Techniques for ionization have been key to determining what types of samples can be analyzed by mass spectrometry. Two techniques which are often used with biological samples include electrospray ionization (for which John Fenn received the Nobel Prize in Chemistry in 2002) and Matrix-assisted Laser Desorption Ionization (MALDI) (for which Koichi Tanaka received the Nobel at the same time). In both cases, Wilkinson ions are produced which can then enter the mass analyzer.
Mass analyzers of many varieties have been produced. Perhaps the easiest to conceptualize is the Time-of-Flight (TOF) analyzer, typically integrated with MALDI ion sources. Ions are boosted to the same kinetic energy by passage through an electric field, and the times they take to reach the detector are measured. The smallest ions (or those most highly charged) move most rapidly. Quadrupoles and quadrupole ion traps use electrical fields to selectively stabilize or destabilize ions falling within a narrow window of m/z values. Sector instruments change the direction ions are flying through the mass analyzer. Fourier Transform Mass Spectrometry uses perturbations in magnetic fields to measure m/z values extremely accurately. The best mass analyzer for an experiment depends upon the type of information to be gleaned from the experiment.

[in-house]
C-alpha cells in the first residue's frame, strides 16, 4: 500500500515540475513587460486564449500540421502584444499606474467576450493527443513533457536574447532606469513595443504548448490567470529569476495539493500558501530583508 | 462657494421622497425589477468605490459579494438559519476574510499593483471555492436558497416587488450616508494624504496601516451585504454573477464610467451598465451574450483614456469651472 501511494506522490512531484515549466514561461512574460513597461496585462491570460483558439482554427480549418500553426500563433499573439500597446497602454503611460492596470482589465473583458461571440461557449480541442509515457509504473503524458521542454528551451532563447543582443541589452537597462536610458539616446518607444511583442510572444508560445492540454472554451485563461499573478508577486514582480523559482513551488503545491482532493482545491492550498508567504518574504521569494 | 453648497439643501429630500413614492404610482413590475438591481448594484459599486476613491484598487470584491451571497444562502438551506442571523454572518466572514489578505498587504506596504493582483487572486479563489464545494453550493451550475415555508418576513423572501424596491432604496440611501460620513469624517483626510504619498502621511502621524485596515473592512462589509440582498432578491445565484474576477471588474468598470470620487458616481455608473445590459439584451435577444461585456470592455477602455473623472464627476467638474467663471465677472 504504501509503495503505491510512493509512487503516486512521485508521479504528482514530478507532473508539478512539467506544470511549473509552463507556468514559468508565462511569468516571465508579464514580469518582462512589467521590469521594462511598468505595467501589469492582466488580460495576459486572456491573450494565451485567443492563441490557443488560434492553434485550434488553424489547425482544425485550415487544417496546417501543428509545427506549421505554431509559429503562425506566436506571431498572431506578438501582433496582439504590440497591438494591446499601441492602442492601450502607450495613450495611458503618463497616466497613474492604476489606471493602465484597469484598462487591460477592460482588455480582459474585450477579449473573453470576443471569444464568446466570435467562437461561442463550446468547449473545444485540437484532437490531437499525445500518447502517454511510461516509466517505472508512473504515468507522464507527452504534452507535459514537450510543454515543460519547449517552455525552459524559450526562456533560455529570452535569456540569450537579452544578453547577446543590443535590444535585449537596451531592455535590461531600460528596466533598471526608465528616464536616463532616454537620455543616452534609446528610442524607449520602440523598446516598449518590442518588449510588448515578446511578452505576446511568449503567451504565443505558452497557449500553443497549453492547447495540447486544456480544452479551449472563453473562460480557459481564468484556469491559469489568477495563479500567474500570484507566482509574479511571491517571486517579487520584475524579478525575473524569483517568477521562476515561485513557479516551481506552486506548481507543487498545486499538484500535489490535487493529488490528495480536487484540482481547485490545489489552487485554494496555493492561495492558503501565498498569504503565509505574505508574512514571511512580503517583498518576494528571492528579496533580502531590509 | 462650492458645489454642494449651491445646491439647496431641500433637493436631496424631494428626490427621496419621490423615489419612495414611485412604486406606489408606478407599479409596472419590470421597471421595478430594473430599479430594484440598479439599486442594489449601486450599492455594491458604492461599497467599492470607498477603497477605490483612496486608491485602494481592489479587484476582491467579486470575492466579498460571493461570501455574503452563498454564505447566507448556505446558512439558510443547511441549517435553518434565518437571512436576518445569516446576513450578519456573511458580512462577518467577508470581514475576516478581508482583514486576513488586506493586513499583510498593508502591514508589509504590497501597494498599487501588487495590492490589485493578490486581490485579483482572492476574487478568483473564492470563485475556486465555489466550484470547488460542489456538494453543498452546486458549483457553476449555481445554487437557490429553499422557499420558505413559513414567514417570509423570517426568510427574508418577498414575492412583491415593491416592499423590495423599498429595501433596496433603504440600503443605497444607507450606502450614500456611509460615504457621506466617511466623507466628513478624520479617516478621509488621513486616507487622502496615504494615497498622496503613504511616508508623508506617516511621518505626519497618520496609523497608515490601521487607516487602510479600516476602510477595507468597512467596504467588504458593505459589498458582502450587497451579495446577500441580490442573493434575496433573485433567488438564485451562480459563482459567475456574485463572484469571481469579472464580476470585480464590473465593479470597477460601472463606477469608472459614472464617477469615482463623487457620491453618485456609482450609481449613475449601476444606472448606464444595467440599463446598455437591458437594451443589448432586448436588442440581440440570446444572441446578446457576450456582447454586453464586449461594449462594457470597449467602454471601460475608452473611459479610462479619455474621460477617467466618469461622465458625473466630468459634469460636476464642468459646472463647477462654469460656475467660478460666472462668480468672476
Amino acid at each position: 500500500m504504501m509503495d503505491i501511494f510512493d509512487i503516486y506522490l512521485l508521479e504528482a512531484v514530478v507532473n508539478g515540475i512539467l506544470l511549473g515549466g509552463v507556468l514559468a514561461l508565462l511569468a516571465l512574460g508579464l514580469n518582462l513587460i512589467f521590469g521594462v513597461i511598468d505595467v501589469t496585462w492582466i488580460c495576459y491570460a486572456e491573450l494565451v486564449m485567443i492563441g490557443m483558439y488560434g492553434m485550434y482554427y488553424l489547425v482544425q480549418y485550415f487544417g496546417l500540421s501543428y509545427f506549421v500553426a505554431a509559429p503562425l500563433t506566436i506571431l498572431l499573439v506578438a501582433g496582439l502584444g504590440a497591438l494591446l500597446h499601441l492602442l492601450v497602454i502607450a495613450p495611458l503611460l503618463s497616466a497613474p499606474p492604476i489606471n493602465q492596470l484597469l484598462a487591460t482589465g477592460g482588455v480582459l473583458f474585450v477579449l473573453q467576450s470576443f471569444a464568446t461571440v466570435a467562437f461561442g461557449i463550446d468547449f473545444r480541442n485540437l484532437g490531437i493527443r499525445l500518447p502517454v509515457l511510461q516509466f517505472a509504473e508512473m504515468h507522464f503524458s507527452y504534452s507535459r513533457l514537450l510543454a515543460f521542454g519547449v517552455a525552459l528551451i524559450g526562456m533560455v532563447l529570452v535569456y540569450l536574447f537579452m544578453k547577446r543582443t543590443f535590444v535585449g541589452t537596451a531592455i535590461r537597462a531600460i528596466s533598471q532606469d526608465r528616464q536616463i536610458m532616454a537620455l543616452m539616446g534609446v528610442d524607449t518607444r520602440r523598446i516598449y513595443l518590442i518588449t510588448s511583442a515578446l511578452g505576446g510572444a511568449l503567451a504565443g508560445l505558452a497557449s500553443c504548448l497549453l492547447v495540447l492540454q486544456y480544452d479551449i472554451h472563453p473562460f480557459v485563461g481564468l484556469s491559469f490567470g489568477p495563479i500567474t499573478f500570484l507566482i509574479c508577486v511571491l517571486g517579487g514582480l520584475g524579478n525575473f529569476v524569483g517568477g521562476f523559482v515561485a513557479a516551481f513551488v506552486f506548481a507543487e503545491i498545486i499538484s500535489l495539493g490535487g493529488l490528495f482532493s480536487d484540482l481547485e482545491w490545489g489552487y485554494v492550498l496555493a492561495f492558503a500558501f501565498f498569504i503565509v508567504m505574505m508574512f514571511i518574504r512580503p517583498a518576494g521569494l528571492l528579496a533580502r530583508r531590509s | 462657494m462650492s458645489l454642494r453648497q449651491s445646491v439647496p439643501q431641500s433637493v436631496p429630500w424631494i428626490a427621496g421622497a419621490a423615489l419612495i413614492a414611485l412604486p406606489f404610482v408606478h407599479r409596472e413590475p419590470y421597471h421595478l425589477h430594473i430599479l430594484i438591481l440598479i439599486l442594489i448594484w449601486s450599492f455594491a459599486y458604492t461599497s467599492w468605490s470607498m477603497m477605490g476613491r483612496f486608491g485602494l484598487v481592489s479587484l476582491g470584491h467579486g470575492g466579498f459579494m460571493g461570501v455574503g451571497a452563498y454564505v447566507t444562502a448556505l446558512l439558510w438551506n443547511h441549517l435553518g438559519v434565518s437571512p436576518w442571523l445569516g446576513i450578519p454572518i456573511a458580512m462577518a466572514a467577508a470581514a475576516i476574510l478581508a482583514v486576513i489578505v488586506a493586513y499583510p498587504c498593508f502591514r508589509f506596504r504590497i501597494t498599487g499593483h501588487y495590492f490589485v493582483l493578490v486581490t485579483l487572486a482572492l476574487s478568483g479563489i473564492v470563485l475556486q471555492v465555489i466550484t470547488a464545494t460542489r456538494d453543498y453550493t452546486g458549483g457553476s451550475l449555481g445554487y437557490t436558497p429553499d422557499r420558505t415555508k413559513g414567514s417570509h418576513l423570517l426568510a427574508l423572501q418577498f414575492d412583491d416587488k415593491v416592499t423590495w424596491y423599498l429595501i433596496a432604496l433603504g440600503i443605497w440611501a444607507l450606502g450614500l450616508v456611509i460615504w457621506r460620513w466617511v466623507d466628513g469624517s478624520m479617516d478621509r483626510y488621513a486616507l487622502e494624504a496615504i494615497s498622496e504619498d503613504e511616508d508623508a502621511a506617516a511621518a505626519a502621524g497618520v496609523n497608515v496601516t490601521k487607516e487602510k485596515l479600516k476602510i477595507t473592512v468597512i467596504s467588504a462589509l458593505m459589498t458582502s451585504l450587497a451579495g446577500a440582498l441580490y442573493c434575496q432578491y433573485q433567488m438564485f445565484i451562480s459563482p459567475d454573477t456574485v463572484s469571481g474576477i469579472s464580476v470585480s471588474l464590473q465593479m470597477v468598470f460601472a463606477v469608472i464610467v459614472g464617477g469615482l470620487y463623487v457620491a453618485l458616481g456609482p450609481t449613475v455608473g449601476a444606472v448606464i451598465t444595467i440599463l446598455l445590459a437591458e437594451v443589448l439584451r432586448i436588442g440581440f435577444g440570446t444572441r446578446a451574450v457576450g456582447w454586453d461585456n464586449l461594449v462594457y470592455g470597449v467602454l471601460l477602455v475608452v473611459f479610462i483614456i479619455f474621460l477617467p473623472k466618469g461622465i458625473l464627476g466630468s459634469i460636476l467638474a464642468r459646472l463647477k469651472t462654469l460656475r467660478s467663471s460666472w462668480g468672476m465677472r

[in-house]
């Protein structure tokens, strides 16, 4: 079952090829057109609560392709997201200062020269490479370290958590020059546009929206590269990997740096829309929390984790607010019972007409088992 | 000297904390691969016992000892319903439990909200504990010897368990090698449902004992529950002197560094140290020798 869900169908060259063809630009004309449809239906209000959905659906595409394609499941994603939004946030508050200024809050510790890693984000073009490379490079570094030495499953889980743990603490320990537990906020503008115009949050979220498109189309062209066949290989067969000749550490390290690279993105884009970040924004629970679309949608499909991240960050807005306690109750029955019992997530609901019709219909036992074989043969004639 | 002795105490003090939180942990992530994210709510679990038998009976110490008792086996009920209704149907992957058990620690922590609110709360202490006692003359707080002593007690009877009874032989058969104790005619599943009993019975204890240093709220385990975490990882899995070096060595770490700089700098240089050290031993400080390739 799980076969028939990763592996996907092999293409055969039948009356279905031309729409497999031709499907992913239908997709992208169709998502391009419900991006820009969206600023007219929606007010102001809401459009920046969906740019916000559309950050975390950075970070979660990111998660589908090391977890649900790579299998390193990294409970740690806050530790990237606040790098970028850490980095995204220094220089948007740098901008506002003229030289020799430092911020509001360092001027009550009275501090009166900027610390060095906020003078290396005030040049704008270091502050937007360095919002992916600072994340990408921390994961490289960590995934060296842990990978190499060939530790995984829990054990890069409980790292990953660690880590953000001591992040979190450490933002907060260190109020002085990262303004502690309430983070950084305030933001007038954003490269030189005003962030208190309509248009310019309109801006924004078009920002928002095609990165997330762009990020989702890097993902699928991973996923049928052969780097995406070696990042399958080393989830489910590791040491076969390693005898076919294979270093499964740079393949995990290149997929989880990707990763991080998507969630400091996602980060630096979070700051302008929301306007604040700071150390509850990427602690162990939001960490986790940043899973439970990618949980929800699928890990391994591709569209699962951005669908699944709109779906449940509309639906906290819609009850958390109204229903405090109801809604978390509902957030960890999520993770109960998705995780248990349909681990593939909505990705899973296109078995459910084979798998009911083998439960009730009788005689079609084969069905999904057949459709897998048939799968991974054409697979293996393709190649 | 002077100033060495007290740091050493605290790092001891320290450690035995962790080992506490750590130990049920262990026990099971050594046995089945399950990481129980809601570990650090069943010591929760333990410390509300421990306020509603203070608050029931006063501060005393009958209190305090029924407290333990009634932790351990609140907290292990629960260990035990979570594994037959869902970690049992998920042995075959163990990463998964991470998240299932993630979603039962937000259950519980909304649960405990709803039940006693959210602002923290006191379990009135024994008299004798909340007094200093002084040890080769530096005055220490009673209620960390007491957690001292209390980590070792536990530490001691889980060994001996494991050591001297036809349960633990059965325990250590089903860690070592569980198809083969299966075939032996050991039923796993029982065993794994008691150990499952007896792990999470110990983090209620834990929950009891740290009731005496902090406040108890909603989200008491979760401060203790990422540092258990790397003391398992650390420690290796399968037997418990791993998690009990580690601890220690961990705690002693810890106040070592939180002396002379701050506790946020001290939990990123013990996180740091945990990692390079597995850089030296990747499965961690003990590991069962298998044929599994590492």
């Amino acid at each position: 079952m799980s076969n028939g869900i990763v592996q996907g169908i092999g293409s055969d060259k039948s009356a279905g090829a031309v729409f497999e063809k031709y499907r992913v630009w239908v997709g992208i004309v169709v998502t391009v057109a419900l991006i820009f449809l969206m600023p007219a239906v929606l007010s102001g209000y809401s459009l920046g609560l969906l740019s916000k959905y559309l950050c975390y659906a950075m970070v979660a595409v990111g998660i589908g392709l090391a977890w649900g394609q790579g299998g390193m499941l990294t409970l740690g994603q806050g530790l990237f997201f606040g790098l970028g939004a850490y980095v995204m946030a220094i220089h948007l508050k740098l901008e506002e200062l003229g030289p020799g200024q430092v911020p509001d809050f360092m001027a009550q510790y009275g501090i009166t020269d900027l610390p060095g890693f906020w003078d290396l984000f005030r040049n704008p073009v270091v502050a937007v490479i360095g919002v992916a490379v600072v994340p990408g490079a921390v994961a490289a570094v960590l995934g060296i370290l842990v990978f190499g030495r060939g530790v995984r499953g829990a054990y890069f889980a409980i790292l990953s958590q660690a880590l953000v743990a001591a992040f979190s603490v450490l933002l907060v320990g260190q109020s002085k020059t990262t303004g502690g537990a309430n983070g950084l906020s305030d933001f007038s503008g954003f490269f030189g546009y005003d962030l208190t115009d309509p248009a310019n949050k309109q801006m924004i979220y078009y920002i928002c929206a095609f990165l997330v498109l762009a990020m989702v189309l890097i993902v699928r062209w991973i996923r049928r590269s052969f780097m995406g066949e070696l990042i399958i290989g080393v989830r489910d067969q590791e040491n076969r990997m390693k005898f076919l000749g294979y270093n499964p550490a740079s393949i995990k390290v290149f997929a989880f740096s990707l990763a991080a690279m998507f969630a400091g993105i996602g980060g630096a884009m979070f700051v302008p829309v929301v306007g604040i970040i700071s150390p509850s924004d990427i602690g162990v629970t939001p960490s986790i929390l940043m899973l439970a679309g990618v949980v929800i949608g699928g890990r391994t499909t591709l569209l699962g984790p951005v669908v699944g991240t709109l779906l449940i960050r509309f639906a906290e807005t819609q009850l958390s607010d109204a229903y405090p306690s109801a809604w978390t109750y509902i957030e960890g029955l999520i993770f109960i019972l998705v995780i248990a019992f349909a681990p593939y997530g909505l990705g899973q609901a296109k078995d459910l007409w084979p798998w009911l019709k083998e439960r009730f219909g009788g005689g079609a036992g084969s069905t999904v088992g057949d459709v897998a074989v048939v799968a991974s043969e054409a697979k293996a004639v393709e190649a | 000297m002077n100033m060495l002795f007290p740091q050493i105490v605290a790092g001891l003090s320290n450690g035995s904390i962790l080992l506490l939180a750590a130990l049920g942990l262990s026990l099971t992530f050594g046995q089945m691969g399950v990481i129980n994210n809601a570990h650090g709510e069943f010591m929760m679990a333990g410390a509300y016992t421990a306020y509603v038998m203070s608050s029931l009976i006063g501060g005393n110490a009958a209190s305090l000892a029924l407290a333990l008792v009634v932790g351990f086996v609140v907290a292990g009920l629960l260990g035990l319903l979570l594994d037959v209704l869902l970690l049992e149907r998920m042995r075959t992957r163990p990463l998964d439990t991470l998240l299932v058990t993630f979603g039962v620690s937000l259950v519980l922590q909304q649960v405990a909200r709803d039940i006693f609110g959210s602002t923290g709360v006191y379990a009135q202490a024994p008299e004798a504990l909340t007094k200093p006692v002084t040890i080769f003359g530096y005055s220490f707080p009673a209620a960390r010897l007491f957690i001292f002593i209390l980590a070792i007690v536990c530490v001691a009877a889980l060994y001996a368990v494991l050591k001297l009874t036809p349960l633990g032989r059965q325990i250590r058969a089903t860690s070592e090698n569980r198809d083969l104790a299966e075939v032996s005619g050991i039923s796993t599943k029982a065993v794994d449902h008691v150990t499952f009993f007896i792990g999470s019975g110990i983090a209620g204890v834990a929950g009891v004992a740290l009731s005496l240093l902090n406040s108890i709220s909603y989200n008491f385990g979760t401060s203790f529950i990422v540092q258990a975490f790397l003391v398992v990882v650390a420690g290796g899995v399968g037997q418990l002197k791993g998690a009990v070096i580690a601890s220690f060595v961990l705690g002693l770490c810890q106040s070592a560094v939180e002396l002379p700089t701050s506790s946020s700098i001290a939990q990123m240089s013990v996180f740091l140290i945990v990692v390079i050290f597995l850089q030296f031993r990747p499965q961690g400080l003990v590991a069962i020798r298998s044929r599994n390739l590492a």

The final element of the mass spectrometer is the detector. Typically, some type of electron multiplier is used, though others (such as Faraday cups) have been employed. Because the number of ions leaving the mass analyzer at a particular instant is typically quite small, significant amplification is necessary to get a signal.